In the midst of life's brokenness, it can be hard to see anything but the brokenness. Everything around us tends to look like a wasteland of fractured shards of the life we knew.
In spaces like that, it's hard to hear and recognize the voice of Spirit and see clearly the signs of grace that illuminate the surprising goodness, kindness, and beauty that equally surrounds us at all times.
That's not at all unexpected in times of brokenness and anguished pain.
What's perhaps more surprising is how difficult it is to stay open to the voice of Spirit and these signs of grace in life's more ordinary moments.
This is partially because we spend so much of our present moment immersed in brokenness that is not even there. Thinking it will somehow protect us from future brokenness, we obsessively review the broken places of our past and vividly imagine possible scenes of brokenness for our future to identify all possible threats.
The result, of course, is not protection of any kind, but rather a focus on all the possible forms of brokenness even when none is present.
When that gets to be too much (as it often does), we distract ourselves with life's busyness and noise and drama, which is so easy to do in this fast-paced, noisy world in which we live.
The antidote to all of that busyness and distraction of mind and spirit is to learn to be still and present in the here and now. It's only here that the voice of Spirit and the glimpses of grace are available to us.
This discipline of staying open and present is much more difficult than it sounds.
I've slowly discovered that all of my spiritual practices—no matter what their actual form—come down to practicing this openness to the here and now.
There are so many different forms this can take:
Prayer (especially contemplative forms of prayer)
Walking in nature
Lighting a candle
Burning incense or sage
Creative expression (in movement or art or word or music)
Each of these are practices that bring me back to a space of openness to the voice of Spirit and the movement of grace in my life.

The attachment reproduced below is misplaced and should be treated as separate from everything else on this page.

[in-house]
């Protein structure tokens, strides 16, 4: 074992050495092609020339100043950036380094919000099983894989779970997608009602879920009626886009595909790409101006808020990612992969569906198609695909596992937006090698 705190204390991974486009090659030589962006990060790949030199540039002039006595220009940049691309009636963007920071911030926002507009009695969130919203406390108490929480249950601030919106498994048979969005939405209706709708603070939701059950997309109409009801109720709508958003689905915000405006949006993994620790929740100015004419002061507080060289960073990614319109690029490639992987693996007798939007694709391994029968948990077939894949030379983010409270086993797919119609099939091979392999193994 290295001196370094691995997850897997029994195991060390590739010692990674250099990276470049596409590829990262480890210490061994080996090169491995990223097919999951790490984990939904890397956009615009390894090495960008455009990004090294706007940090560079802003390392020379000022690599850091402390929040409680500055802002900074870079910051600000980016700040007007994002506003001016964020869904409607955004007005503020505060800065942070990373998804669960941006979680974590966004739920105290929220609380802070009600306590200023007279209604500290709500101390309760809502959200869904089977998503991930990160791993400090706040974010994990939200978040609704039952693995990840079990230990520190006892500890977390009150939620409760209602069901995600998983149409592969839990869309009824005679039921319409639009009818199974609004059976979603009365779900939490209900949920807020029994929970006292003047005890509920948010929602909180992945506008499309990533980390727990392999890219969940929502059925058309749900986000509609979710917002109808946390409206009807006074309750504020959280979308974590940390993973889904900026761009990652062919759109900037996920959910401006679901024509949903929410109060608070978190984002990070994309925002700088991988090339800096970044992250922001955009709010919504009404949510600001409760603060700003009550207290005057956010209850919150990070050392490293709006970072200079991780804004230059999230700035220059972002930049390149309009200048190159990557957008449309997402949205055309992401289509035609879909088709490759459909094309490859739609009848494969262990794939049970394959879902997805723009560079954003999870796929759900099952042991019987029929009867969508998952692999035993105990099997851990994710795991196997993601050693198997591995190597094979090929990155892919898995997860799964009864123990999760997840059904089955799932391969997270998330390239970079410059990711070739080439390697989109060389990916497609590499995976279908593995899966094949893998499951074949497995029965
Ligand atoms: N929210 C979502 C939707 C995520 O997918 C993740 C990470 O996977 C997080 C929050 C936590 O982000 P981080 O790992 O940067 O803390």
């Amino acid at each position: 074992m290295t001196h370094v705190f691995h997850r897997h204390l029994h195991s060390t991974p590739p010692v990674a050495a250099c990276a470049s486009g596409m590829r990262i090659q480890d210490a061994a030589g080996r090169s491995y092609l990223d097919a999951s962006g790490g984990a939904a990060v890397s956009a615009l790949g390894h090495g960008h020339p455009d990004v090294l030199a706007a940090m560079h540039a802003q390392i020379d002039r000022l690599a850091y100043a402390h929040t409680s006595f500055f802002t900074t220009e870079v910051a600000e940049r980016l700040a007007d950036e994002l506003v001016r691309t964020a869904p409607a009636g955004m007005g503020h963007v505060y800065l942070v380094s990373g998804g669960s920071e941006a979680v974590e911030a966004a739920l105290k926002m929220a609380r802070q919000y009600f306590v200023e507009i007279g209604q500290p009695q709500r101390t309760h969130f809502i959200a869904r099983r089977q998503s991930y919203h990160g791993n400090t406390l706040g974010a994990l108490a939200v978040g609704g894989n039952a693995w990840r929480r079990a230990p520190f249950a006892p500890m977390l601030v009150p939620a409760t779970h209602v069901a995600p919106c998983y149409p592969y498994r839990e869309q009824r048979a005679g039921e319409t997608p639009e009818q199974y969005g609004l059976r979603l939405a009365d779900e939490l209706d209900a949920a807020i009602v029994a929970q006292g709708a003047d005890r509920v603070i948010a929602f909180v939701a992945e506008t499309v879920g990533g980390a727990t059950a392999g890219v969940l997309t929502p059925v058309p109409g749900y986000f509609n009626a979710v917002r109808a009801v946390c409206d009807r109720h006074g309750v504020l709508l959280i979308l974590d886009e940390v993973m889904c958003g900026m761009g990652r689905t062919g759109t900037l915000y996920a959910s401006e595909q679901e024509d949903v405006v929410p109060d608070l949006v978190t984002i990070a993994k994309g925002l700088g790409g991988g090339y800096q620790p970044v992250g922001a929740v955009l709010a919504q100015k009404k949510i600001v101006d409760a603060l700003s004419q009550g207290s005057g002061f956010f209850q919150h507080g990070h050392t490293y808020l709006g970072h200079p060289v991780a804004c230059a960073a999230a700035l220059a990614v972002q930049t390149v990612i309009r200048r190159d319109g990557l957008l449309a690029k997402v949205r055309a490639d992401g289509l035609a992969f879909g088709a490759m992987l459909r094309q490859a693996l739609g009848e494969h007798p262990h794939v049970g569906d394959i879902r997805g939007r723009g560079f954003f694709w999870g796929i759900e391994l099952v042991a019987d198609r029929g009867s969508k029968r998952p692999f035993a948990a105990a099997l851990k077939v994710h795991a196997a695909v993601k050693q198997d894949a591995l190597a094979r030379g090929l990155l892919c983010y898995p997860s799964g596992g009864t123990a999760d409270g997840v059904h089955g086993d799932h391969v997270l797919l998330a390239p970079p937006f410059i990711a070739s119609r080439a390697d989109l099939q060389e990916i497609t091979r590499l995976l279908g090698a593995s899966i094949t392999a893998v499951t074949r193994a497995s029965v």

As much as I know this to be true, it takes discipline to regularly engage in these forms of spiritual practice. It's so much easier to stay in the space of distraction (both the internal distraction of my busy mind and the external distraction of a noisy world).
When I do manage to stay regularly engaged in my spiritual practices, though, it opens such a clear view into the reality around me that I am so often oblivious to.
The quiet whispers of the voice of Spirit can be heard so much more clearly, and glimpses of grace become abundant. The movement of beauty and goodness and kindness that are around me all the time become easier to recognize and hold onto—to the point where I can feel the tipping of my perception of life as a place of barren brokenness to one of grace and hope.
These practices—when actually engaged in regularly instead of just thought about—can bring such a flood of peaceful joy and gracious calm to life's everyday ordinary times.
Even more extraordinary, though, is what these practices can do for life's broken places when engaged in regularly.
When our spiritual practices become a backbone of the structure of our lives, it makes it easier to stay open to the voice of Spirit and the glimpses of the movement of grace even in places of anguish and fear and pain because we've learned to trust this larger reality.
Our practices in the everyday train us in the discipline we need to get through life's hard times without running from them, but it's easy (at least for me) for these practices to feel like one more thing on my to-do list when I do them only from a place of discipline.
Seeing them instead as a means of opening to Spirit and grace makes them an enticing invitation to a larger, more expansive life rather than an obligation.
I think I shall have to redefine them as practices of opening to grace in my own mind to keep my eye on what matters most.
What spiritual practices do you regularly engage in? How do they open you to the voice of Spirit and the movement of grace in your life?
Many thanks to a recent reflection by Oriah for the spark that led to the insight of my spiritual practices as means of opening to grace.
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